If it means an exciting photo is dropped from the mass-produced base set in favor of making it into a variation, only do it if it fits a theme. Thirty years ago, there weren't as many sets as there are today. Then there'd be enough cool photos to have memorable shots on both a base card and a variation.

Today, image selection is more limited than ever it seems or constricted by tighter budgets. Combine that with dozens of sets each year and it's hard to spread great shots that are usable and approved by the license holder like MLB and the MLBPA. So if the coolest shot is relegated to a random variation that few will have, I don't think it's worth it.

2015 Topps Baseball Greg Holland base card - nice shot, but generic and not overly memorable.
2015 Topps Baseball Greg Holland base card - nice shot, but generic and not overly memorable.

The base product would be more exciting on a year-to-year basis if many of the unique shots I've seen used as variations in the past few years were offered to the masses.

Memorable variation. Wouldn't this serve a better purpose as his main card?
Memorable variation. Wouldn't this serve a better purpose as his main card?

I think the Sparkles in 2014 and 2015 Topps Baseball prove that rarity is what drives variations. And if that's the case, why not use the mundane shots of pitchers in their windup or batters mid-swing as the variations? This saves the unique shots for what more people collect and enjoy. And those that loath these types of inserts might find it easier to skip over them as they won't feel like they're missing out on something superior.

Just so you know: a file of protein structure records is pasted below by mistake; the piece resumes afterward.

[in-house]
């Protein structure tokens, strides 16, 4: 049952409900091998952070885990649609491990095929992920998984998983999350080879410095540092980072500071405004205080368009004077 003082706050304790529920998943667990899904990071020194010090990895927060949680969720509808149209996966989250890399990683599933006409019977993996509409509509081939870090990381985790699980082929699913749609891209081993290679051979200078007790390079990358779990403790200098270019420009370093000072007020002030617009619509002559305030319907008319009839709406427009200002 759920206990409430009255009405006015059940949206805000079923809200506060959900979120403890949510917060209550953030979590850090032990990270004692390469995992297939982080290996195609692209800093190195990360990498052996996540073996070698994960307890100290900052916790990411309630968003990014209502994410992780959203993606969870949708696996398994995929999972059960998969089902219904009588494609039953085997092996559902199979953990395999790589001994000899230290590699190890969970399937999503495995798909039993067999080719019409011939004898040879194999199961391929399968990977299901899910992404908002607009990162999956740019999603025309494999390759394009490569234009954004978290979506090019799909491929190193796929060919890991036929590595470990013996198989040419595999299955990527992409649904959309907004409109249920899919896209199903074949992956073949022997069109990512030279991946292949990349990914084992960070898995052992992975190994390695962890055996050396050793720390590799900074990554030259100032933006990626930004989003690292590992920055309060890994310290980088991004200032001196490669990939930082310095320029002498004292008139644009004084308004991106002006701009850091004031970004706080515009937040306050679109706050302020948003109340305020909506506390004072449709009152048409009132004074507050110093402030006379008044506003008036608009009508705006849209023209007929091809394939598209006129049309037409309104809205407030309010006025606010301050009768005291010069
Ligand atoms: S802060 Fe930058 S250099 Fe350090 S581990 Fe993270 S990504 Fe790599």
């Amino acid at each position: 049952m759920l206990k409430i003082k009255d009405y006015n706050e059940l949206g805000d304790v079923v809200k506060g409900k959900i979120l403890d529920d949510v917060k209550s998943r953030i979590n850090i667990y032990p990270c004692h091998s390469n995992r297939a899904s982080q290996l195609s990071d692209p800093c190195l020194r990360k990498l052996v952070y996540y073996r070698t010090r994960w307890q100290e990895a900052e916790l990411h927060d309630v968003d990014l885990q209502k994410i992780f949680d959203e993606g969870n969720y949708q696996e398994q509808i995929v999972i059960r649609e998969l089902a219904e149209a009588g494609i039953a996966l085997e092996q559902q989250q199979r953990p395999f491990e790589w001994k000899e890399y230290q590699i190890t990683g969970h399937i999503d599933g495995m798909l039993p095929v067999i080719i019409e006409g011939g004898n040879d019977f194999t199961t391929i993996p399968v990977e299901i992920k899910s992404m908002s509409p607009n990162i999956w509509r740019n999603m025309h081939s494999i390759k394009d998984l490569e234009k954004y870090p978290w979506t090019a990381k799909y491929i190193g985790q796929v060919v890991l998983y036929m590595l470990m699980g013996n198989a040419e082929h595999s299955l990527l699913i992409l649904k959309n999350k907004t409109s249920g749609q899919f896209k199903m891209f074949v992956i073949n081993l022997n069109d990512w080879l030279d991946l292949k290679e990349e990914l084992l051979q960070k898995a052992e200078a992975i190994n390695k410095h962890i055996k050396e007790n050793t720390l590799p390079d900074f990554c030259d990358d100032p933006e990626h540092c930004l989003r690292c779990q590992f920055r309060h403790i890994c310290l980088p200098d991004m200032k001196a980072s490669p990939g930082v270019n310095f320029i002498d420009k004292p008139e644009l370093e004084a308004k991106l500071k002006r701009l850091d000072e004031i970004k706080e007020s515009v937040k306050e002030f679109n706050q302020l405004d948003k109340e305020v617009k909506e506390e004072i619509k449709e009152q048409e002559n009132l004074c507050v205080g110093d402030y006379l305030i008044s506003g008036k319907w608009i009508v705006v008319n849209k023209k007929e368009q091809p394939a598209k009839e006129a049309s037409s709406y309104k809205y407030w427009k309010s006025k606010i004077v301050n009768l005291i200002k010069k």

Better yet, use themes for variations like the Hall of Famers, Pie in the Face or Abraham Lincolns that Topps used a couple of years ago. Some of these weren't my thing, but it gave the variations a sense on continuity and purpose. It also made the cards significantly different. They were interesting and made the debate worth it.

I understand that variations aren't going to go away. That's fine. I just hope we can maybe see a little more attention paid to their reasoning as well the impact they can have on a base set. In their current form, many variations are undercutting the base cards that should be the core of the product.

What do you think about variations in their current form?

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1 COMMENT

  1. The sparkle variations are another example of a novelty that has run into the ground, like the jersey card. The alternate photo ones are much cooler, but like you said, their appeal is subject to decline since they are made almost impossible to pull. It’s always a fine line between somewhat scarce (one per every several packs) and therefore obtainable but not resellable for the price of the whole box vs. impossible to pull (and if you do it will be a scrub player, not the HOF’er shown in the ads) so why bother.
    Worst part is that this is how the sets have to be marketed these days. To keep up with shorter attention spans and the perceived necessity to come up with something amazingly spectacular every year, all you see shown as examples of new sets are the super-rare mojo hits and special one-per-case items that us small budget collectors (read <$1000 per product) will never see. I find myself asking "What do the base cards look like?" when I see dealer ads for new products.
    Put the obtainable SPs in the sets catered to set builders and leave the super rare mojo for the high end stuff. Don't ever do a 2015 Topps Archives again!